Being Mindful in Stressful Times

Photo by Caniceus

Being Mindful in Stressful Times

Discussion date: Thu, May 05, 2022 at our weekly Thursday evening practice

Thursday Evening Online Program

May 5, 2022, 7:00 to 8:45 pm Eastern Time

Dear Still Water Friends,

Recently, as I enjoyed the blossoming trees and flowers at a local botanical garden, I was struck with a distressing memory of being at the same garden two years ago. It was early in the COVID pandemic and I remember my fear and uncertainty about being in public as I attempted to enjoy the beautiful surroundings while keeping a distance from fellow garden visitors.

I had forgotten that I felt so fearful, not just of other people, but even of my groceries! (Should I disinfect them?) I am very fortunate not to have gotten sick with COVID and not to have lost anyone close to me. Like many, I have tried to focus on coping with the changes and uncertainties of life during a global pandemic and on moving forward.

Of course, COVID hasn’t been the only stressor in recent years. There was the brutal murder of George Floyd, wildfires and other climate-related natural disasters, challenges to democracies, and now the war in Ukraine. These have been very difficult years. Even if we have enjoyed relative safety and privilege, it is painful to be aware of the suffering that surrounds us. Trauma experts have noted that we are managing in a time of “cascading collective traumas.”

As I begin to reengage in activities during this new phase of the pandemic, sometimes, I try to waive away the traumatic memories as silly or unimportant. Sometimes they trigger worry about what crises we might encounter next. And sometimes I am able to breathe and notice these recollections as they pass through my body and mind.

In Reconciliation: Healing the Inner Child, Thich Nhat Hanh writes about how we struggle to acknowledge pain from our past:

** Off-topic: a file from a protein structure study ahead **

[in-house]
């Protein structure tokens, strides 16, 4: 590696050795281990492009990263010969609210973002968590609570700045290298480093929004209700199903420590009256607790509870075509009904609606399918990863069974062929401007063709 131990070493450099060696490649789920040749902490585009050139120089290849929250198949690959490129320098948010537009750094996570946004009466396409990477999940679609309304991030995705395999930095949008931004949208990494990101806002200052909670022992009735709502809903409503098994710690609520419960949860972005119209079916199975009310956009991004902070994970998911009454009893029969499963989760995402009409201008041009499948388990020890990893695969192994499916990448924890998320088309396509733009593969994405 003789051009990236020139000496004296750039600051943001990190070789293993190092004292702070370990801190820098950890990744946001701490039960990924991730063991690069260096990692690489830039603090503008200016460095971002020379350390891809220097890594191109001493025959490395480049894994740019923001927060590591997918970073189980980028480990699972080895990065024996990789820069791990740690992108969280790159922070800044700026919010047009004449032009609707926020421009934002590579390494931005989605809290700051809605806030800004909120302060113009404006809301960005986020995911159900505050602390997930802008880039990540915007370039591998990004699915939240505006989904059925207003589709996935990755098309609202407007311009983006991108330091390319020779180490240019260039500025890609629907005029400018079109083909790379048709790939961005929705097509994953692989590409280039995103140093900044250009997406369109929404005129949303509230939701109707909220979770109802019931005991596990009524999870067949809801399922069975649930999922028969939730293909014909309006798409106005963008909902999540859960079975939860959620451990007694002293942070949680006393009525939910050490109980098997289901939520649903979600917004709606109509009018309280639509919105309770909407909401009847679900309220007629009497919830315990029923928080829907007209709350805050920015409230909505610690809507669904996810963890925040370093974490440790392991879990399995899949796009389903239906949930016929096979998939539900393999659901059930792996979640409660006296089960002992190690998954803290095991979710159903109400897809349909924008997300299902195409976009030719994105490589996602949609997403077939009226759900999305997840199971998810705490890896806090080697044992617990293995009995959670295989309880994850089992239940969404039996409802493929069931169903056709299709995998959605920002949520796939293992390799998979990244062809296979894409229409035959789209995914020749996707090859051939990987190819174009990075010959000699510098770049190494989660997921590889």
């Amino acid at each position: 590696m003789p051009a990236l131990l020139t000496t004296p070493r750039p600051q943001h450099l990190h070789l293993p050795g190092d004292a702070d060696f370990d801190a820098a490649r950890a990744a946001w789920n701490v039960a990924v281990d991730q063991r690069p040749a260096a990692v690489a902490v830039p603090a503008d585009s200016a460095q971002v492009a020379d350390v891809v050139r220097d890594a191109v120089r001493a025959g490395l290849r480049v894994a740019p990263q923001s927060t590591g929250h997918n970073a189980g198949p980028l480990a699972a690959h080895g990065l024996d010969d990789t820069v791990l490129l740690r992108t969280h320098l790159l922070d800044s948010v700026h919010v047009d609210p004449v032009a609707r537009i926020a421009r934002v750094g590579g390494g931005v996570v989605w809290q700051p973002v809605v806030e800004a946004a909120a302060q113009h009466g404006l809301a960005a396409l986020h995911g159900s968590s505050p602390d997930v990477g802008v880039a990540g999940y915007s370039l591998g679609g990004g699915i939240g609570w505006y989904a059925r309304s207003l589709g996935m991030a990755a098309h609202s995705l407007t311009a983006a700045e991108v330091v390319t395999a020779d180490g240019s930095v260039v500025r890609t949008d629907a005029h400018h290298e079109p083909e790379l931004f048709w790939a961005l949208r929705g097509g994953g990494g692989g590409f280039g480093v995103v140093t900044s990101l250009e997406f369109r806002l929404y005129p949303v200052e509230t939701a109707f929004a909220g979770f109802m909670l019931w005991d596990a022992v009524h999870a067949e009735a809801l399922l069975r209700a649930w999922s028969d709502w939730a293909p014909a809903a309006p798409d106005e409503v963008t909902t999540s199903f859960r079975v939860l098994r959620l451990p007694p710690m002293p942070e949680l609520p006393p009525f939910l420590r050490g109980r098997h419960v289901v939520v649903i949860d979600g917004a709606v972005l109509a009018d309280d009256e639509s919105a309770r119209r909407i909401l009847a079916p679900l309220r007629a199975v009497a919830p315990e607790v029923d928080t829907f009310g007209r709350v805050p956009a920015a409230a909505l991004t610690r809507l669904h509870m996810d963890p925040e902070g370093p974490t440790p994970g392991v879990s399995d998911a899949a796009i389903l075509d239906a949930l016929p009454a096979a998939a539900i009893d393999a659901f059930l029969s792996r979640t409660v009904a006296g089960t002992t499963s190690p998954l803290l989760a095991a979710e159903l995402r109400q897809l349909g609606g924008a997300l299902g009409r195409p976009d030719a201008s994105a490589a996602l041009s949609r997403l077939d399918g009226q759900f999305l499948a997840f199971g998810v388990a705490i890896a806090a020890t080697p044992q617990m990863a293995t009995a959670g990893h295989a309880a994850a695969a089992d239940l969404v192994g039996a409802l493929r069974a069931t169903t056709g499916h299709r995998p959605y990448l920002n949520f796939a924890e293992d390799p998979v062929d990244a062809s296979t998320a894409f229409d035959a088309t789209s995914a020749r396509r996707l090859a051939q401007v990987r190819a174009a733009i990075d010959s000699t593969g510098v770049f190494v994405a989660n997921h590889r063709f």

Our blocks of pain, sorrow, anger, and despair always want to come up into our mind consciousness, into our living room, because they’ve grown big and need our attention. They want to emerge, but we don’t want these uninvited guests to come up because they’re painful to look at.

He encourages us to stop resisting our painful memories and reminds us that in order to heal we must let them in:

If we can learn not to fear our knots of suffering, we slowly begin to let them circulate up into our living room. We begin to learn how to embrace them and transform them with the energy of mindfulness. When we dismantle the barrier between the basement and the living room, blocks of pain will come up and we will have to suffer a bit. Our inner child may have a lot of fear and anger stored up from being down in the basement for so long. There is no way to avoid it.

That is why the practice of mindfulness is so important. If mindfulness is not there, it is very unpleasant to have these seeds come up. But if we know how to generate the energy of mindfulness, it’s very healing to invite them up every day and embrace them. Mindfulness is a strong source of energy that can recognize, embrace, and take care of these negative energies. Perhaps these seeds don’t want to come up at first, perhaps there’s too much fear and distrust, so we may have to coax them a bit. After being embraced for some time, a strong emotion will return back to the basement and become a seed again, weaker than before.

Every time you give your internal formations a bath of mindfulness, the blocks of pain in you become lighter. So give your anger, your despair, your fear, a bath of mindfulness every day. After several days or weeks of bringing them up daily and helping them go back down again, you create good circulation in your psyche.

My mindfulness practice helps me to hold my pain and fear with tenderness and observe the lack of immediate threat. As I reflect on the challenges of the past several years, I notice  growth and resilience as well as suffering.

This Thursday evening we will begin our Dharma sharing with these questions:

  • What arises for you as you reflect on the challenges of the past few years?
  • Which of your thoughts and feelings might benefit from mindful attention?
  • How has your mindfulness practice helped to sustain you during this time?

Warm wishes,

Rachel Phillips-Anderson

 Mitchell Ratner’s article, “The Spirit of Plum Village,” was recently published in Lion’s Roar Magazine. In it Mitchell writes about his experiences with Thay and Plum Village in the 1990s. It is available on the Lion’s Roar website and, also, in an easily downloadable format on the Still Water MPC website.

True Presence: Wholeheartedly
Embracing Joy and Pain

Still Water Spring 2022 Online Practice Retreat
with Dharma Teachers Mitchell Ratner and Barbara Newell
Friday, June 10, 7:00 pm – Sunday, June 12, 12:30 pm
Click here for retreat announcement

Or go to

in: Dharma Topics
Discussion Date: Thu, May 05, 2022


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